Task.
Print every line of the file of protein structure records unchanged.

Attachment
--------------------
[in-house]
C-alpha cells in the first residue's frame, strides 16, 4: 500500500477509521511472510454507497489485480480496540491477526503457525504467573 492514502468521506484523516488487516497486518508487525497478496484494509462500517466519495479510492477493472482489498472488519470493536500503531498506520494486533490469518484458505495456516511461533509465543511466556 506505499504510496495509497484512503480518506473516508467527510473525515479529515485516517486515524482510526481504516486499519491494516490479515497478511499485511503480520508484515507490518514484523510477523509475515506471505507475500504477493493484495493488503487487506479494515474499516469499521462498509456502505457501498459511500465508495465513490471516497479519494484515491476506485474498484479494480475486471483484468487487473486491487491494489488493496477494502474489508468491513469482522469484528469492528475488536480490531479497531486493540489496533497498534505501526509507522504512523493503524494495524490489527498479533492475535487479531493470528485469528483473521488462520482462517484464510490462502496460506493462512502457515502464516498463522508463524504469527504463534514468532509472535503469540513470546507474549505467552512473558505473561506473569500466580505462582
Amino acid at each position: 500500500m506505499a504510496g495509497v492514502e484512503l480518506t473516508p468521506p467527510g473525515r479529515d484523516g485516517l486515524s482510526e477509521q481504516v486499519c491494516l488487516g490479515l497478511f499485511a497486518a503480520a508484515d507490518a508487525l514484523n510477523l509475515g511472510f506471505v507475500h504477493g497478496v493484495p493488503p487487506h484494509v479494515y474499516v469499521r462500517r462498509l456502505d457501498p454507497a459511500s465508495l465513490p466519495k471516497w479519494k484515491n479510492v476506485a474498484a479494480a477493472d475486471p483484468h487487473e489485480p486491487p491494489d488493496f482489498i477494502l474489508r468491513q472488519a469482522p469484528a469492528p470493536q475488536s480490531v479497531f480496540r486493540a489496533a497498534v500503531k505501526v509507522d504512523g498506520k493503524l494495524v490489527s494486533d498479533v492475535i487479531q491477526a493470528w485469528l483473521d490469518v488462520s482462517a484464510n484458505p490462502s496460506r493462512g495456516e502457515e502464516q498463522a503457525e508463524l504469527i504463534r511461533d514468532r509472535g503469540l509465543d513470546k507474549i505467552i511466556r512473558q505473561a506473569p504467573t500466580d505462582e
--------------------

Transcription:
[in-house]
C-alpha cells in the first residue's frame, strides 16, 4: 500500500477509521511472510454507497489485480480496540491477526503457525504467573 492514502468521506484523516488487516497486518508487525497478496484494509462500517466519495479510492477493472482489498472488519470493536500503531498506520494486533490469518484458505495456516511461533509465543511466556 506505499504510496495509497484512503480518506473516508467527510473525515479529515485516517486515524482510526481504516486499519491494516490479515497478511499485511503480520508484515507490518514484523510477523509475515506471505507475500504477493493484495493488503487487506479494515474499516469499521462498509456502505457501498459511500465508495465513490471516497479519494484515491476506485474498484479494480475486471483484468487487473486491487491494489488493496477494502474489508468491513469482522469484528469492528475488536480490531479497531486493540489496533497498534505501526509507522504512523493503524494495524490489527498479533492475535487479531493470528485469528483473521488462520482462517484464510490462502496460506493462512502457515502464516498463522508463524504469527504463534514468532509472535503469540513470546507474549505467552512473558505473561506473569500466580505462582
Amino acid at each position: 500500500m506505499a504510496g495509497v492514502e484512503l480518506t473516508p468521506p467527510g473525515r479529515d484523516g485516517l486515524s482510526e477509521q481504516v486499519c491494516l488487516g490479515l497478511f499485511a497486518a503480520a508484515d507490518a508487525l514484523n510477523l509475515g511472510f506471505v507475500h504477493g497478496v493484495p493488503p487487506h484494509v479494515y474499516v469499521r462500517r462498509l456502505d457501498p454507497a459511500s465508495l465513490p466519495k471516497w479519494k484515491n479510492v476506485a474498484a479494480a477493472d475486471p483484468h487487473e489485480p486491487p491494489d488493496f482489498i477494502l474489508r468491513q472488519a469482522p469484528a469492528p470493536q475488536s480490531v479497531f480496540r486493540a489496533a497498534v500503531k505501526v509507522d504512523g498506520k493503524l494495524v490489527s494486533d498479533v492475535i487479531q491477526a493470528w485469528l483473521d490469518v488462520s482462517a484464510n484458505p490462502s496460506r493462512g495456516e502457515e502464516q498463522a503457525e508463524l504469527i504463534r511461533d514468532r509472535g503469540l509465543d513470546k507474549i505467552i511466556r512473558q505473561a506473569p504467573t500466580d505462582e